(Reuters) - Freeport McMoRan Inc shares slid 9 percent on Thursday after the world’s second-largest copper miner posted lower-than-expected quarterly profit and forecast a drop in 2019 production.
A 14 percent dive in copper prices slammed the company in the fourth quarter, yet the chief executive officer said U.S. demand remains strong and underpins Freeport’s plans for a major expansion in the United States.
Still, the first quarterly results report from a global miner rattled investors at a time when customer confidence has been shaken by trade tension and shaky economies in many regions.
Rivals Rio Tinto Ltd and BHP Group Ltd are slated to report results next month.
Global demand for copper, a key material used in construction and manufacturing, has slipped in the past year on concerns about economic growth during the ongoing trade spat between the United States and China, Brexit, the U.S. government shutdown and other factors.
The average price Freeport received for its copper fell 14 percent during the fourth quarter to $2.75 per pound. That has unnerved Wall Street, with shares of Freeport down more than 30 percent in the past six months alone.
Longer term, demand for the red metal is expected to spike due to the electrification trend. Electric vehicle motors use twice as much copper as internal combustion engines.
“The fundamentals of the copper market point to a very positive future,” Freeport Chief Executive Richard Adkerson said on a Thursday conference call with investors. “Copper prices simply have to rise.”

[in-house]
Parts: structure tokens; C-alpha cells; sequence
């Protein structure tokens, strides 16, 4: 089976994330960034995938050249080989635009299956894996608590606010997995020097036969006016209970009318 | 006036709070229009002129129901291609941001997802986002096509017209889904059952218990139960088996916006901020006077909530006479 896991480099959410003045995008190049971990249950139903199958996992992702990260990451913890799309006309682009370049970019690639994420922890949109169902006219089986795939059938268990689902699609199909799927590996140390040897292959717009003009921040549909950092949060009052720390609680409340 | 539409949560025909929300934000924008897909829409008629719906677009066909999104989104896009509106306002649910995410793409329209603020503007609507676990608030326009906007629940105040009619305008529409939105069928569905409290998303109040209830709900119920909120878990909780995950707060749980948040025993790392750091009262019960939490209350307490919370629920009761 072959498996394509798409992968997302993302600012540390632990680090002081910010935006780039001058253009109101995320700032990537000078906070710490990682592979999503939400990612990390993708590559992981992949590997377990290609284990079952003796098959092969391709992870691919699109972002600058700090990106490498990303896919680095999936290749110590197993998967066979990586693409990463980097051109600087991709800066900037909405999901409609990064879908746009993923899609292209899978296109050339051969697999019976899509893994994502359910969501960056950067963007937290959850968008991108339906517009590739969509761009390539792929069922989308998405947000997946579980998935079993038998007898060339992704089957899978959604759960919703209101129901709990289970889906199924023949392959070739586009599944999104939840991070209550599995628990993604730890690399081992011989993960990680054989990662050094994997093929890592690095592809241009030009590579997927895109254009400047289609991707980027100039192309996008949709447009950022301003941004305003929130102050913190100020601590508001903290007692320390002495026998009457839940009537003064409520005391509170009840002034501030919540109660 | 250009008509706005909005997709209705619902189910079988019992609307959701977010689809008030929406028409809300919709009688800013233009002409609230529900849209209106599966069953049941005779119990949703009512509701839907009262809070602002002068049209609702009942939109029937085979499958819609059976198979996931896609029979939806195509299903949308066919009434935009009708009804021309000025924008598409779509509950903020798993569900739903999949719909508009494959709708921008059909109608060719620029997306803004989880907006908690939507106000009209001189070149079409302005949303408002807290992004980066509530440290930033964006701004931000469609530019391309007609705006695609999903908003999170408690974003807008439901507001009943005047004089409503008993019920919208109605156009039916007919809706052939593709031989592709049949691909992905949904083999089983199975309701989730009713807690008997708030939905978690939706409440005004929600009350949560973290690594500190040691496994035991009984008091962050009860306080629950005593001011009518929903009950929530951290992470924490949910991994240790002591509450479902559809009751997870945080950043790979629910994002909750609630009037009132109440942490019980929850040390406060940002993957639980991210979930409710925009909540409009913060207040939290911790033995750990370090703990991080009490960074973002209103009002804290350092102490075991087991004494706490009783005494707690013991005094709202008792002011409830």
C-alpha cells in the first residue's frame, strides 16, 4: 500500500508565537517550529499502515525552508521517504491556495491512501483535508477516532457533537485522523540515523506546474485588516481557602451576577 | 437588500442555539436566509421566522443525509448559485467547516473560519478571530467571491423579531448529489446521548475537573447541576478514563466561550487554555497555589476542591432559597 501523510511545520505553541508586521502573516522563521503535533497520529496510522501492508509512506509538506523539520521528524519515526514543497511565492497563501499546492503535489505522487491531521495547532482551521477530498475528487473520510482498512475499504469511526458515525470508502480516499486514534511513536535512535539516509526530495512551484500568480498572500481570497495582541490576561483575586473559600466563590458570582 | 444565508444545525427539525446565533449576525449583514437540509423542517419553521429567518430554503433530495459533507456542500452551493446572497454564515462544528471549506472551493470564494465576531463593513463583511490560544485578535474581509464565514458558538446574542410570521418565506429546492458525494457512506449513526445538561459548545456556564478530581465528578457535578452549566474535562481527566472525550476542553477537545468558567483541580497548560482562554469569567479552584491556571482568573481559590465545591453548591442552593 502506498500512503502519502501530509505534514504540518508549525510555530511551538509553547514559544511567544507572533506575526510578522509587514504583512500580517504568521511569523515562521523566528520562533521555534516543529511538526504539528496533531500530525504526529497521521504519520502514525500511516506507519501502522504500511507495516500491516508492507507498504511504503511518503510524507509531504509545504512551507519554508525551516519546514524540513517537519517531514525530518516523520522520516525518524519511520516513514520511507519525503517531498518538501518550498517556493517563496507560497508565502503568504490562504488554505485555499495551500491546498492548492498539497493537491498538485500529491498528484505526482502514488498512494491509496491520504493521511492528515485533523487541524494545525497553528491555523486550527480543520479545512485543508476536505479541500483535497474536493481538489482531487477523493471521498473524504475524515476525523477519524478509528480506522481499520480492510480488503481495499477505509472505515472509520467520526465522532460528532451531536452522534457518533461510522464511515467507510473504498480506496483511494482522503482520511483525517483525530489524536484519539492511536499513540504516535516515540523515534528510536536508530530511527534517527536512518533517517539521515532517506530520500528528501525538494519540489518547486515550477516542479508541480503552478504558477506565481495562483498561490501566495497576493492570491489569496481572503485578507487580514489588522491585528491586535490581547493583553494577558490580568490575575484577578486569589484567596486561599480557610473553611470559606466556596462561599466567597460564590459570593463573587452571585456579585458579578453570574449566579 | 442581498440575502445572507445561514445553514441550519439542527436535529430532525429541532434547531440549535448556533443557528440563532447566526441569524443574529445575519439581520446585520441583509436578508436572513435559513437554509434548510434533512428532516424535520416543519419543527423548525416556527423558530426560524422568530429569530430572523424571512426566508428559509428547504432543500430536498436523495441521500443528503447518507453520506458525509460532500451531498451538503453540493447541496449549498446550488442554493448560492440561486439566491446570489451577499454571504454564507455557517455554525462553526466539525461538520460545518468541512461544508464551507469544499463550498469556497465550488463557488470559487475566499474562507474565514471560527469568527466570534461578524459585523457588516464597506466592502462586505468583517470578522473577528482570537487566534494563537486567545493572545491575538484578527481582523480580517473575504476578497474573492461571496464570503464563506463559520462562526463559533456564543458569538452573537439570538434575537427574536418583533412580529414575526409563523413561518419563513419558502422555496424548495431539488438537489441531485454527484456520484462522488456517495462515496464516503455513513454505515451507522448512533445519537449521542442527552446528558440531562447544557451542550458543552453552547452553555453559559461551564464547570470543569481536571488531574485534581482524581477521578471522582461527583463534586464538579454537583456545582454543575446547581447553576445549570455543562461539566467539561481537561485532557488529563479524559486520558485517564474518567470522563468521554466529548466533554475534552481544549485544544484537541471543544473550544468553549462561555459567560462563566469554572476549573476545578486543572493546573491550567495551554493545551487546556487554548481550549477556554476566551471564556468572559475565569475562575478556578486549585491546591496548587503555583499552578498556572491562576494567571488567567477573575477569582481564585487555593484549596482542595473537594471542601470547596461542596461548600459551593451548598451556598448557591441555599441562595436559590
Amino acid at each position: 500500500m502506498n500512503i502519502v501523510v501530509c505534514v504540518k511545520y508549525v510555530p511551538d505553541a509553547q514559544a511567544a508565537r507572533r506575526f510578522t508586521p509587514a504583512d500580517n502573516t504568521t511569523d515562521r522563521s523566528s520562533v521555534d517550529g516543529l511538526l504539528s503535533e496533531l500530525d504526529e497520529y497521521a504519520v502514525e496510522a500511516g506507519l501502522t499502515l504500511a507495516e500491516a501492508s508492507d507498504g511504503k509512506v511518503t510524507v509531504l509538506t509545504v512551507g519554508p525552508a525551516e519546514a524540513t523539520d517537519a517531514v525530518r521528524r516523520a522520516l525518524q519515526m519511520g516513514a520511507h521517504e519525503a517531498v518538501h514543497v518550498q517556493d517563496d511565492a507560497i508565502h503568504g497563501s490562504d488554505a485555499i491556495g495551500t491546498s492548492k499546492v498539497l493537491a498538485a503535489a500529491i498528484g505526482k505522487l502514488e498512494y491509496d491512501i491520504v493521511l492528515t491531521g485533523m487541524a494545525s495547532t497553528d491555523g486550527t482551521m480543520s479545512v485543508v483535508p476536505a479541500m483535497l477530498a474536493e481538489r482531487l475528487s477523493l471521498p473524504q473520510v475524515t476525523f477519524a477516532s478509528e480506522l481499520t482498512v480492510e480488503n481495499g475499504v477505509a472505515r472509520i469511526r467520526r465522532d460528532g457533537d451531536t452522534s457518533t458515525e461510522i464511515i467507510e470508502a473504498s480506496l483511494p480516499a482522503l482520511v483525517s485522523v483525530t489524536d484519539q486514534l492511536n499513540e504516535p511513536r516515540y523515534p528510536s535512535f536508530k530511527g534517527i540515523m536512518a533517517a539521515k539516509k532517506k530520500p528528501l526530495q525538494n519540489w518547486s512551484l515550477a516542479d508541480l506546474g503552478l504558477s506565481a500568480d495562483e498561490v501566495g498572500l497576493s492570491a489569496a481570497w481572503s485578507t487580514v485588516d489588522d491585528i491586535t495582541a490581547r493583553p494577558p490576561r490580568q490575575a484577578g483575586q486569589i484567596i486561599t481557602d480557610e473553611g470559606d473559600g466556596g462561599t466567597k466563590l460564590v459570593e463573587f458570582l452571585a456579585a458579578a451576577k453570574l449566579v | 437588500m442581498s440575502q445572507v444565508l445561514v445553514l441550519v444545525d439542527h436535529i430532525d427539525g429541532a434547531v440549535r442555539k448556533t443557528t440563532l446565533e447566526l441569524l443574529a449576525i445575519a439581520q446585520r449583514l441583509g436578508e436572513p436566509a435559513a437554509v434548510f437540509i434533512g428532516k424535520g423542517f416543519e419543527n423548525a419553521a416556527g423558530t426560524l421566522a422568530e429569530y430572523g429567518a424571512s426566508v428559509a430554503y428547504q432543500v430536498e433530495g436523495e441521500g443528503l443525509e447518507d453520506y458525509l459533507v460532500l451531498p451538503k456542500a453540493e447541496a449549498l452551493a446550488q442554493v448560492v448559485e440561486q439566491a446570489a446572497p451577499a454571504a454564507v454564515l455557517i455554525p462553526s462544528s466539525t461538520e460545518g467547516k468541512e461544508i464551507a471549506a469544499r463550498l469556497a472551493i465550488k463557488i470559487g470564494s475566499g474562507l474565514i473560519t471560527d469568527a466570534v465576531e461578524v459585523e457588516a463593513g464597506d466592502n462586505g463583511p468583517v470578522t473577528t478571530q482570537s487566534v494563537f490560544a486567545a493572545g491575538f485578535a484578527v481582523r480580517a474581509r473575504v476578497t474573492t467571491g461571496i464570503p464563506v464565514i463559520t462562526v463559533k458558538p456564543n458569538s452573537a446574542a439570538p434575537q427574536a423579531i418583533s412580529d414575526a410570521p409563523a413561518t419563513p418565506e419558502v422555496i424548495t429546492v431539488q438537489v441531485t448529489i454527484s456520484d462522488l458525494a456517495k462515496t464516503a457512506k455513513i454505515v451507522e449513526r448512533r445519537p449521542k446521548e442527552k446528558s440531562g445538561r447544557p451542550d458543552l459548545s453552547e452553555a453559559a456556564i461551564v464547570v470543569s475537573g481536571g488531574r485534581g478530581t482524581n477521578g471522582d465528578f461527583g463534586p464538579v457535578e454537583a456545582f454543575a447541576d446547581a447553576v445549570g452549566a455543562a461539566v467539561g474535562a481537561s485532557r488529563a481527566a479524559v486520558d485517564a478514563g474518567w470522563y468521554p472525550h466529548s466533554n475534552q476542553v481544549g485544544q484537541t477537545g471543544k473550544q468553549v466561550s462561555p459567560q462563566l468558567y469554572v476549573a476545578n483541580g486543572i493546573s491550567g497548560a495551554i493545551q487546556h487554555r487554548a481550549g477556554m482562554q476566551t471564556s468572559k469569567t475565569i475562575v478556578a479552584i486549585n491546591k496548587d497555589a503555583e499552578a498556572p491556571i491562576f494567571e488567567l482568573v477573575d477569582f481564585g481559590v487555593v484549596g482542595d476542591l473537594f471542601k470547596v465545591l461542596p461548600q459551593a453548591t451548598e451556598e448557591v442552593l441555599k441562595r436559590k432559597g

In anticipation of that, Phoenix-based Freeport is spending $850 million to open a new U.S. copper mine.
Adkerson, CEO since 2003, has called the United States core to Freeport’s growth, noting that demand in the country has risen and the company has had to buy copper from rivals just to honor customer contracts.
“The market may be focused on the fourth-quarter miss today, but we do not believe these historic results are very meaningful to the investment case as Freeport is entering a transformational period,” said Jefferies analyst Christopher LaFemina.
Freeport posted fourth-quarter net income of $140 million, or 9 cents per share, compared to $1.04 billion, or 70 cents per share.
Excluding one-time Freeport earned 11 cents per share. By that measure, analysts expected earnings of 18 cents per share, according to IBES data from Refinitiv.
Copper production fell 17 percent to 841 million pounds during the quarter.
Freeport last month relinquished majority control of Grasberg, the world’s second-largest copper mine, under pressure from the Indonesian government even though it will remain the project’s operator.
Reporting by Ernest Scheyder; Editing by Chizu Nomiyama and David Gregorio